“Some believe that the significant sell off on Friday was caused by Celsius Network, who are bankrupt, receiving approval to sell mined Bitcoin to cover their operations,” GlobalBlock analyst Marcus Sotiriou wrote in a note. “It has been speculated that Celsius sold 7000 Bitcoin on FTX spot, which led to a cascade of liquidations.”
The bearish price action also came as U.S. Treasury yields rose slightly across the curve, with the 10-year (US10Y) up three basis points to 3.01% and the two-year (US2Y) up four bps to 3.31%. Keep in mind that a so-called yield curve inversion, which historically precedes a recession, occurs when short-duration benchmarks yield more than longer-dated ones. The eurodollar futures curve is also inverting and has been since March, in a sign that issues in the monetary system are taking hold globally.
Perhaps traders are expecting a hawkish message coming from the Federal Reserve’s Jackson Hole Symposium starting Thursday. Markets are now pricing in a 56.5% probability of a 75-basis point rate increase at the central bank’s September 21 meeting, while there’s a 43.5% chance of a 50-bp hike, according to the CME’s FedWatch tool. At the end of last week, markets were hedging for a less intense move, with a 47.0% chance of a 75-bp increase vs. 53.0% chance of a 50-bp increase.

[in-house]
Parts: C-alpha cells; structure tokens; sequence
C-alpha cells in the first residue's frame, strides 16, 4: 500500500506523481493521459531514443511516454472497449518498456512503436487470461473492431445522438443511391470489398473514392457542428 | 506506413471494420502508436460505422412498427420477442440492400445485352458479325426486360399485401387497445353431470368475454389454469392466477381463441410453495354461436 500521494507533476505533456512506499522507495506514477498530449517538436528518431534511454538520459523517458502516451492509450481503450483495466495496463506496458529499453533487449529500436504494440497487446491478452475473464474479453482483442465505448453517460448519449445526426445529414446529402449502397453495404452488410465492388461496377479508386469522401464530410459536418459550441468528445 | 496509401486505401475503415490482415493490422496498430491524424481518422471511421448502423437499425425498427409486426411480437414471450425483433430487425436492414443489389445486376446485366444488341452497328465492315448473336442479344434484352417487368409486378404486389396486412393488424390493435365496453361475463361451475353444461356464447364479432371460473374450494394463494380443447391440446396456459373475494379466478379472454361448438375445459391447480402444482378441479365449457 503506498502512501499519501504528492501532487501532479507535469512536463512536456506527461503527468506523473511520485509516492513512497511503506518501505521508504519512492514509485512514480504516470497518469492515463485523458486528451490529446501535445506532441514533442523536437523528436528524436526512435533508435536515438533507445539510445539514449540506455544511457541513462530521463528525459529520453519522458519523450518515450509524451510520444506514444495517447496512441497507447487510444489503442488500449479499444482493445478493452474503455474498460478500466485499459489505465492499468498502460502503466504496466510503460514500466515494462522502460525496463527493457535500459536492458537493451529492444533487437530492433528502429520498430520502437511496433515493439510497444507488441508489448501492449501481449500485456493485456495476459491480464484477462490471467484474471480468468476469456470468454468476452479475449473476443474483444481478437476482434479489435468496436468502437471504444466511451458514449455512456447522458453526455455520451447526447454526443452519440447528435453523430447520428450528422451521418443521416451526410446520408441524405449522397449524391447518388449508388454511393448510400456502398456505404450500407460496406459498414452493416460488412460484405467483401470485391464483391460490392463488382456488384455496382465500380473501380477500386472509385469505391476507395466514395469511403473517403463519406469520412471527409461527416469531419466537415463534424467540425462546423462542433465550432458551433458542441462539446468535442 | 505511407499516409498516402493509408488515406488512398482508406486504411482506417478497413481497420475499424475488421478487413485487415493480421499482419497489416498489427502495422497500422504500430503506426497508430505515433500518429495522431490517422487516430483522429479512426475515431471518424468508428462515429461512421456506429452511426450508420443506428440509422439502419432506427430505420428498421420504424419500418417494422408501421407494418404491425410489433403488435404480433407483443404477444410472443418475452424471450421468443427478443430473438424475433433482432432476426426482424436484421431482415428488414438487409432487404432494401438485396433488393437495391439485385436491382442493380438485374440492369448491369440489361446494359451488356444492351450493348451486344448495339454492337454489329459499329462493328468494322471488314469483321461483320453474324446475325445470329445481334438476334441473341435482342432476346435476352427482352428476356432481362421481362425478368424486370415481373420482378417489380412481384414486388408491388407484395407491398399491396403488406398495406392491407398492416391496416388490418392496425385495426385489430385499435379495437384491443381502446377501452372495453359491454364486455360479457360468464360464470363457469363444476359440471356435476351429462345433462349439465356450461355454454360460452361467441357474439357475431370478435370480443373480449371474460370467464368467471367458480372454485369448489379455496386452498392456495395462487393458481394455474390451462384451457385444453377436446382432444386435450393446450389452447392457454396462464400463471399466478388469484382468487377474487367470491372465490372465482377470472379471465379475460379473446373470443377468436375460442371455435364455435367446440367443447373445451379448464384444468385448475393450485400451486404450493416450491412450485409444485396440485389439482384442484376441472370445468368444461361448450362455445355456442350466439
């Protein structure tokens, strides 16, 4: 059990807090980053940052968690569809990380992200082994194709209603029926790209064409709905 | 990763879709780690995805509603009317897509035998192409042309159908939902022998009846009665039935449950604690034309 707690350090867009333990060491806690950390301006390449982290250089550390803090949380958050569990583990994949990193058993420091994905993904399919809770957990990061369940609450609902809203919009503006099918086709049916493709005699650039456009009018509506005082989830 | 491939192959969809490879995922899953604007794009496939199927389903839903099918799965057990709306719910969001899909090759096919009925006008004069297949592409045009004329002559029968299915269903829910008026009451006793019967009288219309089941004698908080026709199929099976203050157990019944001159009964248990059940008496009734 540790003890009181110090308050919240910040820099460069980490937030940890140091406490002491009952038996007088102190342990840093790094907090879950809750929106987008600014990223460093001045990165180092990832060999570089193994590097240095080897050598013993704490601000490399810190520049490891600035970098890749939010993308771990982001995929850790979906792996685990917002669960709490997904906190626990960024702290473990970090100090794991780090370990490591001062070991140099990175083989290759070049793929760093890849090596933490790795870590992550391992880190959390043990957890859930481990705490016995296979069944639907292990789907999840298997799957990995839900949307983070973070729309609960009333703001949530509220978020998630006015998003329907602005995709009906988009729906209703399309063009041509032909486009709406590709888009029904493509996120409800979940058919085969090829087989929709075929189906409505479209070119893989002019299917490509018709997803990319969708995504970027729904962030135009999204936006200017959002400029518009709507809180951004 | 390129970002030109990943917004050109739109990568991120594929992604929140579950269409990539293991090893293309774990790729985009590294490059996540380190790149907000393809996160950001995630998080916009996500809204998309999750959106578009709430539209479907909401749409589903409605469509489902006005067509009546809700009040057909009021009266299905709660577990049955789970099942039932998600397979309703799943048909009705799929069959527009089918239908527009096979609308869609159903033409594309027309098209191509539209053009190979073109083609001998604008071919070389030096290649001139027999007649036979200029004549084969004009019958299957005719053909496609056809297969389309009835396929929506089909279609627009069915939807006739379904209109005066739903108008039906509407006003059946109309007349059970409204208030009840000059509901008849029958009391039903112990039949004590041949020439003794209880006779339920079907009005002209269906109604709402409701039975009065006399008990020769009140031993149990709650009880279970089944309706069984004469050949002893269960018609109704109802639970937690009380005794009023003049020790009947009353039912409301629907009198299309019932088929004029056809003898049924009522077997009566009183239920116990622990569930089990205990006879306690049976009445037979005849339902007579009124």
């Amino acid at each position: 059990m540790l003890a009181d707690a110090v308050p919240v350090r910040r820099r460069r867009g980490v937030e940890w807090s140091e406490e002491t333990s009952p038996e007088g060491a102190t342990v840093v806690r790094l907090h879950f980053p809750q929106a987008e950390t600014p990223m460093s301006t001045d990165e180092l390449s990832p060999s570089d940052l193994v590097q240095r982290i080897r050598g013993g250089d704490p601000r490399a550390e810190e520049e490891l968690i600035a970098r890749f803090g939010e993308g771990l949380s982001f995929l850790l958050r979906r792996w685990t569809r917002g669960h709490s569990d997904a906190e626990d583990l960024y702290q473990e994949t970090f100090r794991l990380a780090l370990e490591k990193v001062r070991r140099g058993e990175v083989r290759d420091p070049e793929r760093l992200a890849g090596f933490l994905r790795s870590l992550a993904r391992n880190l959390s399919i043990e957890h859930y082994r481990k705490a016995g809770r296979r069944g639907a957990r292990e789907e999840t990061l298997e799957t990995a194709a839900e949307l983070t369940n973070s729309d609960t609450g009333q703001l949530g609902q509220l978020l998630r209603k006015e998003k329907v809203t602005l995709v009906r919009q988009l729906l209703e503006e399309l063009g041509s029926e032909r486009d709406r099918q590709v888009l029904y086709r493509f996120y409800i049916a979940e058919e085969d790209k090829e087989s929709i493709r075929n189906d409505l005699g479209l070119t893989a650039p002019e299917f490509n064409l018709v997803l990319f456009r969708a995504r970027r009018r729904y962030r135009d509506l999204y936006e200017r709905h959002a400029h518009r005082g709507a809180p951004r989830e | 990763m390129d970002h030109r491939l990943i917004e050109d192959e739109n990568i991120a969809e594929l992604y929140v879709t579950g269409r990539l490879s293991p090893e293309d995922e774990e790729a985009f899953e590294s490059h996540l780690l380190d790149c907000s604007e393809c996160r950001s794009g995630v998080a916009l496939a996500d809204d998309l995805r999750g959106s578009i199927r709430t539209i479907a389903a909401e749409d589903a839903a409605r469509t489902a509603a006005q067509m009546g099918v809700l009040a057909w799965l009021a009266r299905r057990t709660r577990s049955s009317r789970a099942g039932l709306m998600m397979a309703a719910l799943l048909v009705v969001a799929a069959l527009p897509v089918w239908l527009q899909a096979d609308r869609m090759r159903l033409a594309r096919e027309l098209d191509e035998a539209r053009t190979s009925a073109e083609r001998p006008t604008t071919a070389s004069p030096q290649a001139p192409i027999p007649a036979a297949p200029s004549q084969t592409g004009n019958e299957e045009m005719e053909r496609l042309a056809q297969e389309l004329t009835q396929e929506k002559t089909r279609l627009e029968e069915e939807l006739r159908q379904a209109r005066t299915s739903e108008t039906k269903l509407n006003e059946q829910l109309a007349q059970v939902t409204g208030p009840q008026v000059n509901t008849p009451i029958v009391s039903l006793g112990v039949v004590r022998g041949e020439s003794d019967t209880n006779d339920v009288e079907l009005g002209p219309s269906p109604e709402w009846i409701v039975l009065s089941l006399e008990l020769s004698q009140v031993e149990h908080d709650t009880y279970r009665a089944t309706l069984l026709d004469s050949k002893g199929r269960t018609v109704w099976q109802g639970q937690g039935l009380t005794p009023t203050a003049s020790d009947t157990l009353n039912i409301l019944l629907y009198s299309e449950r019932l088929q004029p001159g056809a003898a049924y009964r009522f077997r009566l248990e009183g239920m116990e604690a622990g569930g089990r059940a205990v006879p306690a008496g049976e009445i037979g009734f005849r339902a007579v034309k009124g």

Last week, meanwhile, digital asset investment products saw minor outflows totaling $9M with volumes at $1B, according to data from CoinShares. Volumes remain very low as they’re 55% down from the 2022 average and the second lowest this year, hence weaker crypto prices.
For crypto-related stocks, Hut 8 Mining (HUT) -7.5%, MicroStrategy (MSTR) -4.6%, BIT Mining (BTCM) -5.6%, Bitfarms (BITF) -7% and Greenidge Generation (GREE) -4.6% made the biggest downside moves intraday.
Earlier, crypto liquidity starts recovery as stablecoin market cap stops falling.